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Central Bank of Barbados Review of Barbados' Economy: January-March 2024

Despite challenges, Barbados' economy grew in early 2024, further strengthening key economic aggregates like the current account balance and debt-to-GDP ratio. Amidst challenges such as elevated foreign interest rates, geopolitical tensions, higher freight costs, and adverse local weather conditions, the economy sustained its growth trajectory. Real GDP increased by 4.1 percent during the first quarter of 2024, fuelled by visitor arrivals that surpassed the industry’s 2019 peak along with broad-based growth across various sectors. This economic expansion contributed to achieving an external current account surplus and a further strengthening of financial sector’s resilience. Moreover, it helped to attain the 2023/24 fiscal year primary surplus target and further reduced the debt-to-GDP ratio. 

Tourism led the economic expansion during the first quarter of 2024. Increased airlift capacity and promotional initiatives helped to achieve record levels of long-stay tourist arrivals, up 14.8 percent relative to quarter one of 2023. Spill-over effects from the industry boosted the performance of tourism-related services such as restaurants and other food services, and recreational activities. The construction sector also benefitted from both private and public projects including the continued development of tourism and commercial properties as well as public road and water infrastructure projects over the period. Inflation remained moderate while labour market conditions improved with the unemployment rate decreasing.  

Barbados’ external position improved. The current account improved by $178.2 million relative to the corresponding period of 2023, resulting in a surplus of $25.8 million (representing 0.7 percent of GDP). This improvement stemmed from higher tourism receipts and increased corporate taxes from the global business sector. Loans secured from multilateral organisations boosted the financial account. Consequently, gross international reserves recorded an accumulation of $250.8 million, culminating in a total stock of $3,250.4 million or 33.3 weeks of imports of goods and services.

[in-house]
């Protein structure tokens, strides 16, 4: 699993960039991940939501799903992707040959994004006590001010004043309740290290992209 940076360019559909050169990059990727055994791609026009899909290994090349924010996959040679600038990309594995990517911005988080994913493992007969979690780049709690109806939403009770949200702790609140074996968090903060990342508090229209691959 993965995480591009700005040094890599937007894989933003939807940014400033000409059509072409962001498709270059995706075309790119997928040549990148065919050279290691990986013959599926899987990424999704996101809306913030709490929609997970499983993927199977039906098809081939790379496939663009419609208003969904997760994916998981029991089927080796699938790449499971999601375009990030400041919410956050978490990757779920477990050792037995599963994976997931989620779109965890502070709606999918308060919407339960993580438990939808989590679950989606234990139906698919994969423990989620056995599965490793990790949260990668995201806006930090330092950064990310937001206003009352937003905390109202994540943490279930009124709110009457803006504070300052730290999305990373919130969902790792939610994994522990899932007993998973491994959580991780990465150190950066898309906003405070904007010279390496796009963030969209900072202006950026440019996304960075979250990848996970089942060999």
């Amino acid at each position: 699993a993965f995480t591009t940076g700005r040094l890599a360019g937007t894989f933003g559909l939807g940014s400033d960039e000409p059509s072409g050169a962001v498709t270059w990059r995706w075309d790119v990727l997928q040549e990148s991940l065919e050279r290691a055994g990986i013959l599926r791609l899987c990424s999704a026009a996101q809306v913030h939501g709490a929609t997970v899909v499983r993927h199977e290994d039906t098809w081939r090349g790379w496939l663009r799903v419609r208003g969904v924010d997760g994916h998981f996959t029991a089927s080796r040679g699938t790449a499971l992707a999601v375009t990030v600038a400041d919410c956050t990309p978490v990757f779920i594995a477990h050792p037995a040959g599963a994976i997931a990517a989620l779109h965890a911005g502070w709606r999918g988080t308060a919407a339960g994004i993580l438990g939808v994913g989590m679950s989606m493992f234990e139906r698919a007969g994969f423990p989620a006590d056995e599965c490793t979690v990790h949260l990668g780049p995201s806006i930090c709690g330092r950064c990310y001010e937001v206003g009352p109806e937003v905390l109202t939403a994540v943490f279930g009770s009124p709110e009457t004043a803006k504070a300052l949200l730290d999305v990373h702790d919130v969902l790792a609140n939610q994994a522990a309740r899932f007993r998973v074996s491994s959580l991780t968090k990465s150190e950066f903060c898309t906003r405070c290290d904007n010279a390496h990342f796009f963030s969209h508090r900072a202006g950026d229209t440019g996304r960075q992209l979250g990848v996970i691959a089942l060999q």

Government achieved its primary balance target for the fifth consecutive fiscal year. Enhanced domestic economic activity boosted transaction-based, corporate, and personal income tax receipts. Rising interest payments and grants to public institutions drove increased spending, resulting in a fiscal deficit of $225.9 million (or -1.7 percent of GDP) by the end of FY2023/24. The Government achieved its primary surplus target of $481.4 million, equivalent to 3.7 percent of GDP. 

The debt-to-GDP ratio remained sustainable on its downward trajectory. The ratio fell to 114.3 percent reflecting the growth in economic activity. During FY2023/24, the debt stock rose reflecting sales of securities in the domestic capital market as well as inflows of policy loans from international financial institutions. Additionally, elevated global interest rates primarily influenced an increased interest-to-revenue ratio, which nonetheless remained below pre-debt restructuring levels. 

The financial system remained healthy and stable, with credit risk continuing to decline. Loan quality continued to improve, evidenced by declining non-performing loans. Moreover, an increase in both, domestic and foreign-currency deposits strengthened the liquid asset ratio. Capital adequacy ratios of deposit-taking institutions remained high, underpinning the sector’s stability and resilience. Additionally, credit balances increased, as disbursements grew faster than repayments. In contrast, banks’ profitability declined marginally, mainly due to rising operational expenses. 

Review of Barbados' Economy: January-March 2024

Review of Barbados' Economy: January-March 2024